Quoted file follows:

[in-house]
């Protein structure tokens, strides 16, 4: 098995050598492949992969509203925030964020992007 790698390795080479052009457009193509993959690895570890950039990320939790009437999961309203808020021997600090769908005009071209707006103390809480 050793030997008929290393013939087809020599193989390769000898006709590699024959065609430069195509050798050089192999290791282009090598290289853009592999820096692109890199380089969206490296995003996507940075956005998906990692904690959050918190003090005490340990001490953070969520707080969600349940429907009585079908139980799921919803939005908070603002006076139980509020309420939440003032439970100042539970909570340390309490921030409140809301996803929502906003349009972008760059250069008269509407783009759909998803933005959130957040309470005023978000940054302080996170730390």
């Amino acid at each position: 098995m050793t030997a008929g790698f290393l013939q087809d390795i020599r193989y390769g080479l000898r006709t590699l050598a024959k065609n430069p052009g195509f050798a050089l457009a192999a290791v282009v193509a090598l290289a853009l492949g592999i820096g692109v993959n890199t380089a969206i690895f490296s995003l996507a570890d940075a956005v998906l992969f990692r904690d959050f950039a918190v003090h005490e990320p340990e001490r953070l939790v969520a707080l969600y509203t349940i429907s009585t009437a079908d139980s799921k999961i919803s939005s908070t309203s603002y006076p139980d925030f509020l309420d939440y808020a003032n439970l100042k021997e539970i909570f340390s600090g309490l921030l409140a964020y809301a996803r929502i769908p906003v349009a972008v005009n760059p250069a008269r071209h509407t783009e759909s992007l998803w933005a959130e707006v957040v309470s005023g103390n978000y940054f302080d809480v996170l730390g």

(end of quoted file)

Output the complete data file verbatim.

[in-house]
């Protein structure tokens, strides 16, 4: 098995050598492949992969509203925030964020992007 790698390795080479052009457009193509993959690895570890950039990320939790009437999961309203808020021997600090769908005009071209707006103390809480 050793030997008929290393013939087809020599193989390769000898006709590699024959065609430069195509050798050089192999290791282009090598290289853009592999820096692109890199380089969206490296995003996507940075956005998906990692904690959050918190003090005490340990001490953070969520707080969600349940429907009585079908139980799921919803939005908070603002006076139980509020309420939440003032439970100042539970909570340390309490921030409140809301996803929502906003349009972008760059250069008269509407783009759909998803933005959130957040309470005023978000940054302080996170730390």
């Amino acid at each position: 098995m050793t030997a008929g790698f290393l013939q087809d390795i020599r193989y390769g080479l000898r006709t590699l050598a024959k065609n430069p052009g195509f050798a050089l457009a192999a290791v282009v193509a090598l290289a853009l492949g592999i820096g692109v993959n890199t380089a969206i690895f490296s995003l996507a570890d940075a956005v998906l992969f990692r904690d959050f950039a918190v003090h005490e990320p340990e001490r953070l939790v969520a707080l969600y509203t349940i429907s009585t009437a079908d139980s799921k999961i919803s939005s908070t309203s603002y006076p139980d925030f509020l309420d939440y808020a003032n439970l100042k021997e539970i909570f340390s600090g309490l921030l409140a964020y809301a996803r929502i769908p906003v349009a972008v005009n760059p250069a008269r071209h509407t783009e759909s992007l998803w933005a959130e707006v957040v309470s005023g103390n978000y940054f302080d809480v996170l730390g």